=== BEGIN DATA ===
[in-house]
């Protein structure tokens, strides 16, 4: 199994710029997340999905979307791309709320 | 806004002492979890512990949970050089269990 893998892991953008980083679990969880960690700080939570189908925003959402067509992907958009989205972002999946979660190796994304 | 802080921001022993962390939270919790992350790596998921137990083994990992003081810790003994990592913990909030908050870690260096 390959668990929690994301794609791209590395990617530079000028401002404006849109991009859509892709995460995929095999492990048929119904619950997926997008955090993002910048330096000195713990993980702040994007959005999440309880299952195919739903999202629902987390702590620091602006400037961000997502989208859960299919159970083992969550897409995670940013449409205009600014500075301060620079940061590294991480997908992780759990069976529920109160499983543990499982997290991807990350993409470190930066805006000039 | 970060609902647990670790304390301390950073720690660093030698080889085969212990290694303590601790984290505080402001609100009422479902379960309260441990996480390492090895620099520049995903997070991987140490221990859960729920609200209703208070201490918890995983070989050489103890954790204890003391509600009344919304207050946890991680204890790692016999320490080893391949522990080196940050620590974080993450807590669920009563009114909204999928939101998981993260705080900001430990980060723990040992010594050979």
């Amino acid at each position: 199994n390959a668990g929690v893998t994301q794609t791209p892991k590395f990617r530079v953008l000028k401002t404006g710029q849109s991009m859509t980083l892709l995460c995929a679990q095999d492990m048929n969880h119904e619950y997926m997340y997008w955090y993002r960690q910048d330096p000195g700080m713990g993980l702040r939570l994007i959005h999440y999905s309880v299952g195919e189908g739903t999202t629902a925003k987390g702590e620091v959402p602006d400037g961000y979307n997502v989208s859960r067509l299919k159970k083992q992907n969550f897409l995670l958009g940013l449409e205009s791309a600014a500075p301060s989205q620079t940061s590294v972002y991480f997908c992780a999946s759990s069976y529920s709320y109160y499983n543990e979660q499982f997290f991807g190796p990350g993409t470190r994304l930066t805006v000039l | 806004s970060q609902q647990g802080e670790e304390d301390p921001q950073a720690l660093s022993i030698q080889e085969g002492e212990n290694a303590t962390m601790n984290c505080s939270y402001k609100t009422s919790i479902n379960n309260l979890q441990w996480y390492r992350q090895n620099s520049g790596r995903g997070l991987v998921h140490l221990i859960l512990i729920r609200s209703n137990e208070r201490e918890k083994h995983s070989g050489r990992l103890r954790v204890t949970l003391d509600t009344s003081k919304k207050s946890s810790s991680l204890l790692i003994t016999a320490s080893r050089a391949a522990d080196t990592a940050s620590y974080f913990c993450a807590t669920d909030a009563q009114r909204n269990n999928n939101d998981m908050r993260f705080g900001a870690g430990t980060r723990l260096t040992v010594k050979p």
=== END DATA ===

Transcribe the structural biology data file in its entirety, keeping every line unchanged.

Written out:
[in-house]
């Protein structure tokens, strides 16, 4: 199994710029997340999905979307791309709320 | 806004002492979890512990949970050089269990 893998892991953008980083679990969880960690700080939570189908925003959402067509992907958009989205972002999946979660190796994304 | 802080921001022993962390939270919790992350790596998921137990083994990992003081810790003994990592913990909030908050870690260096 390959668990929690994301794609791209590395990617530079000028401002404006849109991009859509892709995460995929095999492990048929119904619950997926997008955090993002910048330096000195713990993980702040994007959005999440309880299952195919739903999202629902987390702590620091602006400037961000997502989208859960299919159970083992969550897409995670940013449409205009600014500075301060620079940061590294991480997908992780759990069976529920109160499983543990499982997290991807990350993409470190930066805006000039 | 970060609902647990670790304390301390950073720690660093030698080889085969212990290694303590601790984290505080402001609100009422479902379960309260441990996480390492090895620099520049995903997070991987140490221990859960729920609200209703208070201490918890995983070989050489103890954790204890003391509600009344919304207050946890991680204890790692016999320490080893391949522990080196940050620590974080993450807590669920009563009114909204999928939101998981993260705080900001430990980060723990040992010594050979």
């Amino acid at each position: 199994n390959a668990g929690v893998t994301q794609t791209p892991k590395f990617r530079v953008l000028k401002t404006g710029q849109s991009m859509t980083l892709l995460c995929a679990q095999d492990m048929n969880h119904e619950y997926m997340y997008w955090y993002r960690q910048d330096p000195g700080m713990g993980l702040r939570l994007i959005h999440y999905s309880v299952g195919e189908g739903t999202t629902a925003k987390g702590e620091v959402p602006d400037g961000y979307n997502v989208s859960r067509l299919k159970k083992q992907n969550f897409l995670l958009g940013l449409e205009s791309a600014a500075p301060s989205q620079t940061s590294v972002y991480f997908c992780a999946s759990s069976y529920s709320y109160y499983n543990e979660q499982f997290f991807g190796p990350g993409t470190r994304l930066t805006v000039l | 806004s970060q609902q647990g802080e670790e304390d301390p921001q950073a720690l660093s022993i030698q080889e085969g002492e212990n290694a303590t962390m601790n984290c505080s939270y402001k609100t009422s919790i479902n379960n309260l979890q441990w996480y390492r992350q090895n620099s520049g790596r995903g997070l991987v998921h140490l221990i859960l512990i729920r609200s209703n137990e208070r201490e918890k083994h995983s070989g050489r990992l103890r954790v204890t949970l003391d509600t009344s003081k919304k207050s946890s810790s991680l204890l790692i003994t016999a320490s080893r050089a391949a522990d080196t990592a940050s620590y974080f913990c993450a807590t669920d909030a009563q009114r909204n269990n999928n939101d998981m908050r993260f705080g900001a870690g430990t980060r723990l260096t040992v010594k050979p």